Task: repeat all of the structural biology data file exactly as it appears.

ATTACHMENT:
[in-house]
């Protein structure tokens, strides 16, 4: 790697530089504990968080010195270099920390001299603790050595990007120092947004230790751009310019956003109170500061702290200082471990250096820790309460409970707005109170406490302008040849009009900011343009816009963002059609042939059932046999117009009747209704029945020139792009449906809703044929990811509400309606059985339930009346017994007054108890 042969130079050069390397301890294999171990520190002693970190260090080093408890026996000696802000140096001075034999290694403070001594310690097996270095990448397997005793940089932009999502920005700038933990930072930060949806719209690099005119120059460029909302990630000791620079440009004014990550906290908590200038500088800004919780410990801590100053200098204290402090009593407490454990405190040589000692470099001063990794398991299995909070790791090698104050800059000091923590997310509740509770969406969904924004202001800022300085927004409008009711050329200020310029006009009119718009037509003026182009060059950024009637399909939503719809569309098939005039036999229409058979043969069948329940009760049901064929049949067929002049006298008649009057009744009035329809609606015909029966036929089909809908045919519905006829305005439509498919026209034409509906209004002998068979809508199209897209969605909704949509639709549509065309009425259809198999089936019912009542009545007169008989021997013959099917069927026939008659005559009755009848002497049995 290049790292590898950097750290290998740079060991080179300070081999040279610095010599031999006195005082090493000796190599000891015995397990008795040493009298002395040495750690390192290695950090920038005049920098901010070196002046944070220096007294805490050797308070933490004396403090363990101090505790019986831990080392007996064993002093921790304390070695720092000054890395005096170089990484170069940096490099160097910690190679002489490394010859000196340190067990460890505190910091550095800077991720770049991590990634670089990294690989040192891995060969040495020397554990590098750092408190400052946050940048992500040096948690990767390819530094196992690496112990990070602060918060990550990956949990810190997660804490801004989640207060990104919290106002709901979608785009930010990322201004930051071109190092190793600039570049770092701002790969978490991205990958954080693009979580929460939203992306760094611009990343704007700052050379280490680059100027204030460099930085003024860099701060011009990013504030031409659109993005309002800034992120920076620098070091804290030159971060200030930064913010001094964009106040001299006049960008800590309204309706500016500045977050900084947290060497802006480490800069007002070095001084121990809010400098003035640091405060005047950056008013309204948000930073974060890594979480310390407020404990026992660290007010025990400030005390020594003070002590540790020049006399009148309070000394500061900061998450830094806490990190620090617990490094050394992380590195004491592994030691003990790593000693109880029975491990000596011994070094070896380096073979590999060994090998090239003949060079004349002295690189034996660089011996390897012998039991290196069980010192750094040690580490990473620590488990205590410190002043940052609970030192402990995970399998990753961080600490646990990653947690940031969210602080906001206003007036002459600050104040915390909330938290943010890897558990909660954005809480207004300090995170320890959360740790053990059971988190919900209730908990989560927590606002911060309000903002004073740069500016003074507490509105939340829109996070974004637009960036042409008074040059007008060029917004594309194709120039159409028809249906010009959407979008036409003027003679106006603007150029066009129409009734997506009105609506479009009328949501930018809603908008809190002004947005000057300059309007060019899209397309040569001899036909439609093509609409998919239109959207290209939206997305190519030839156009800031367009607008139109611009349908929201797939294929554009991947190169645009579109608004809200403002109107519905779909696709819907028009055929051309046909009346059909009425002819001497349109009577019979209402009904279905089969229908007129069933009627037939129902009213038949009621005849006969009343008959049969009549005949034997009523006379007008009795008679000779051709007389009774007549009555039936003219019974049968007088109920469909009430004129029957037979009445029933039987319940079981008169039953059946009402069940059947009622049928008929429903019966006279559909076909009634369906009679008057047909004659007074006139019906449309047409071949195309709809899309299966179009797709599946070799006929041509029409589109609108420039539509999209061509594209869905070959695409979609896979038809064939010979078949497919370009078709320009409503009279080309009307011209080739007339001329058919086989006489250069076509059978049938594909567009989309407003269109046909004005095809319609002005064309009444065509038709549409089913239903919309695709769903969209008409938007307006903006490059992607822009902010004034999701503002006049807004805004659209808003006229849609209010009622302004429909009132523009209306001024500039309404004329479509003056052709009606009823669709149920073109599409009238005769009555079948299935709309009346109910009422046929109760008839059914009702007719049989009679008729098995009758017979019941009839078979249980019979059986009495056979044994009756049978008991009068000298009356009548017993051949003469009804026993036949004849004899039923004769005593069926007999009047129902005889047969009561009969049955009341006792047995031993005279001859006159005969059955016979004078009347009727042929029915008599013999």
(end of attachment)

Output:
[in-house]
């Protein structure tokens, strides 16, 4: 790697530089504990968080010195270099920390001299603790050595990007120092947004230790751009310019956003109170500061702290200082471990250096820790309460409970707005109170406490302008040849009009900011343009816009963002059609042939059932046999117009009747209704029945020139792009449906809703044929990811509400309606059985339930009346017994007054108890 042969130079050069390397301890294999171990520190002693970190260090080093408890026996000696802000140096001075034999290694403070001594310690097996270095990448397997005793940089932009999502920005700038933990930072930060949806719209690099005119120059460029909302990630000791620079440009004014990550906290908590200038500088800004919780410990801590100053200098204290402090009593407490454990405190040589000692470099001063990794398991299995909070790791090698104050800059000091923590997310509740509770969406969904924004202001800022300085927004409008009711050329200020310029006009009119718009037509003026182009060059950024009637399909939503719809569309098939005039036999229409058979043969069948329940009760049901064929049949067929002049006298008649009057009744009035329809609606015909029966036929089909809908045919519905006829305005439509498919026209034409509906209004002998068979809508199209897209969605909704949509639709549509065309009425259809198999089936019912009542009545007169008989021997013959099917069927026939008659005559009755009848002497049995 290049790292590898950097750290290998740079060991080179300070081999040279610095010599031999006195005082090493000796190599000891015995397990008795040493009298002395040495750690390192290695950090920038005049920098901010070196002046944070220096007294805490050797308070933490004396403090363990101090505790019986831990080392007996064993002093921790304390070695720092000054890395005096170089990484170069940096490099160097910690190679002489490394010859000196340190067990460890505190910091550095800077991720770049991590990634670089990294690989040192891995060969040495020397554990590098750092408190400052946050940048992500040096948690990767390819530094196992690496112990990070602060918060990550990956949990810190997660804490801004989640207060990104919290106002709901979608785009930010990322201004930051071109190092190793600039570049770092701002790969978490991205990958954080693009979580929460939203992306760094611009990343704007700052050379280490680059100027204030460099930085003024860099701060011009990013504030031409659109993005309002800034992120920076620098070091804290030159971060200030930064913010001094964009106040001299006049960008800590309204309706500016500045977050900084947290060497802006480490800069007002070095001084121990809010400098003035640091405060005047950056008013309204948000930073974060890594979480310390407020404990026992660290007010025990400030005390020594003070002590540790020049006399009148309070000394500061900061998450830094806490990190620090617990490094050394992380590195004491592994030691003990790593000693109880029975491990000596011994070094070896380096073979590999060994090998090239003949060079004349002295690189034996660089011996390897012998039991290196069980010192750094040690580490990473620590488990205590410190002043940052609970030192402990995970399998990753961080600490646990990653947690940031969210602080906001206003007036002459600050104040915390909330938290943010890897558990909660954005809480207004300090995170320890959360740790053990059971988190919900209730908990989560927590606002911060309000903002004073740069500016003074507490509105939340829109996070974004637009960036042409008074040059007008060029917004594309194709120039159409028809249906010009959407979008036409003027003679106006603007150029066009129409009734997506009105609506479009009328949501930018809603908008809190002004947005000057300059309007060019899209397309040569001899036909439609093509609409998919239109959207290209939206997305190519030839156009800031367009607008139109611009349908929201797939294929554009991947190169645009579109608004809200403002109107519905779909696709819907028009055929051309046909009346059909009425002819001497349109009577019979209402009904279905089969229908007129069933009627037939129902009213038949009621005849006969009343008959049969009549005949034997009523006379007008009795008679000779051709007389009774007549009555039936003219019974049968007088109920469909009430004129029957037979009445029933039987319940079981008169039953059946009402069940059947009622049928008929429903019966006279559909076909009634369906009679008057047909004659007074006139019906449309047409071949195309709809899309299966179009797709599946070799006929041509029409589109609108420039539509999209061509594209869905070959695409979609896979038809064939010979078949497919370009078709320009409503009279080309009307011209080739007339001329058919086989006489250069076509059978049938594909567009989309407003269109046909004005095809319609002005064309009444065509038709549409089913239903919309695709769903969209008409938007307006903006490059992607822009902010004034999701503002006049807004805004659209808003006229849609209010009622302004429909009132523009209306001024500039309404004329479509003056052709009606009823669709149920073109599409009238005769009555079948299935709309009346109910009422046929109760008839059914009702007719049989009679008729098995009758017979019941009839078979249980019979059986009495056979044994009756049978008991009068000298009356009548017993051949003469009804026993036949004849004899039923004769005593069926007999009047129902005889047969009561009969049955009341006792047995031993005279001859006159005969059955016979004078009347009727042929029915008599013999």